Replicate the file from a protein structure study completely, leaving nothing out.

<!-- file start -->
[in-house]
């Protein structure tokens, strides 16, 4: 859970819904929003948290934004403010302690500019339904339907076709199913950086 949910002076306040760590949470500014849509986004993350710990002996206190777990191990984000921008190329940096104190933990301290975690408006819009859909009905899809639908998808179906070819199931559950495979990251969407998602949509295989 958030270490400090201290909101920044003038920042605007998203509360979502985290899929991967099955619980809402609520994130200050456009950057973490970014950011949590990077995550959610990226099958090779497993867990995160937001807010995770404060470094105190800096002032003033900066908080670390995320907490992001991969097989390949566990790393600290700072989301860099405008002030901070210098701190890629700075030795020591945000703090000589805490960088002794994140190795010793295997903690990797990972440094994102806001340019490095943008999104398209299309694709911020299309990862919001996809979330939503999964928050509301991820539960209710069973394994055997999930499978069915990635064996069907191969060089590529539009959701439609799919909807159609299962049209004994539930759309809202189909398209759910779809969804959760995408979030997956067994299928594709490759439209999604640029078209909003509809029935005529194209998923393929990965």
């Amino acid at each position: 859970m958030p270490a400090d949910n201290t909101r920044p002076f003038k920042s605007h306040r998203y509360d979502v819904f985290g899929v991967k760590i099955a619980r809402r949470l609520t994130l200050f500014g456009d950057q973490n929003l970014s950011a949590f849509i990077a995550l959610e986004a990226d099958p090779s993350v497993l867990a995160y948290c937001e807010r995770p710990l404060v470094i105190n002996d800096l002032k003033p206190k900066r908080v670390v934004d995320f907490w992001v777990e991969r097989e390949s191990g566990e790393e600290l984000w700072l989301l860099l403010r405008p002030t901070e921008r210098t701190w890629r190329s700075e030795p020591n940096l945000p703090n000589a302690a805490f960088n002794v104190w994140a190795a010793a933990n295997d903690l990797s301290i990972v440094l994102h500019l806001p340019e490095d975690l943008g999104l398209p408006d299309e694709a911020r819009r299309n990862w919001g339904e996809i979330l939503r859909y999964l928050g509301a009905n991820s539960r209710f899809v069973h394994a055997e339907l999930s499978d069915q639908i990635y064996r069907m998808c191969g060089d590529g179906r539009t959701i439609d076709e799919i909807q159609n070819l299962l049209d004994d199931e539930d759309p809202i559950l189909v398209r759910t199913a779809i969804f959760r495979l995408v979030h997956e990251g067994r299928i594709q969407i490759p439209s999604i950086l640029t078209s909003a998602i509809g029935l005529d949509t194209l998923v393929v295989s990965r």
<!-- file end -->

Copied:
[in-house]
């Protein structure tokens, strides 16, 4: 859970819904929003948290934004403010302690500019339904339907076709199913950086 949910002076306040760590949470500014849509986004993350710990002996206190777990191990984000921008190329940096104190933990301290975690408006819009859909009905899809639908998808179906070819199931559950495979990251969407998602949509295989 958030270490400090201290909101920044003038920042605007998203509360979502985290899929991967099955619980809402609520994130200050456009950057973490970014950011949590990077995550959610990226099958090779497993867990995160937001807010995770404060470094105190800096002032003033900066908080670390995320907490992001991969097989390949566990790393600290700072989301860099405008002030901070210098701190890629700075030795020591945000703090000589805490960088002794994140190795010793295997903690990797990972440094994102806001340019490095943008999104398209299309694709911020299309990862919001996809979330939503999964928050509301991820539960209710069973394994055997999930499978069915990635064996069907191969060089590529539009959701439609799919909807159609299962049209004994539930759309809202189909398209759910779809969804959760995408979030997956067994299928594709490759439209999604640029078209909003509809029935005529194209998923393929990965």
């Amino acid at each position: 859970m958030p270490a400090d949910n201290t909101r920044p002076f003038k920042s605007h306040r998203y509360d979502v819904f985290g899929v991967k760590i099955a619980r809402r949470l609520t994130l200050f500014g456009d950057q973490n929003l970014s950011a949590f849509i990077a995550l959610e986004a990226d099958p090779s993350v497993l867990a995160y948290c937001e807010r995770p710990l404060v470094i105190n002996d800096l002032k003033p206190k900066r908080v670390v934004d995320f907490w992001v777990e991969r097989e390949s191990g566990e790393e600290l984000w700072l989301l860099l403010r405008p002030t901070e921008r210098t701190w890629r190329s700075e030795p020591n940096l945000p703090n000589a302690a805490f960088n002794v104190w994140a190795a010793a933990n295997d903690l990797s301290i990972v440094l994102h500019l806001p340019e490095d975690l943008g999104l398209p408006d299309e694709a911020r819009r299309n990862w919001g339904e996809i979330l939503r859909y999964l928050g509301a009905n991820s539960r209710f899809v069973h394994a055997e339907l999930s499978d069915q639908i990635y064996r069907m998808c191969g060089d590529g179906r539009t959701i439609d076709e799919i909807q159609n070819l299962l049209d004994d199931e539930d759309p809202i559950l189909v398209r759910t199913a779809i969804f959760r495979l995408v979030h997956e990251g067994r299928i594709q969407i490759p439209s999604i950086l640029t078209s909003a998602i509809g029935l005529d949509t194209l998923v393929v295989s990965r």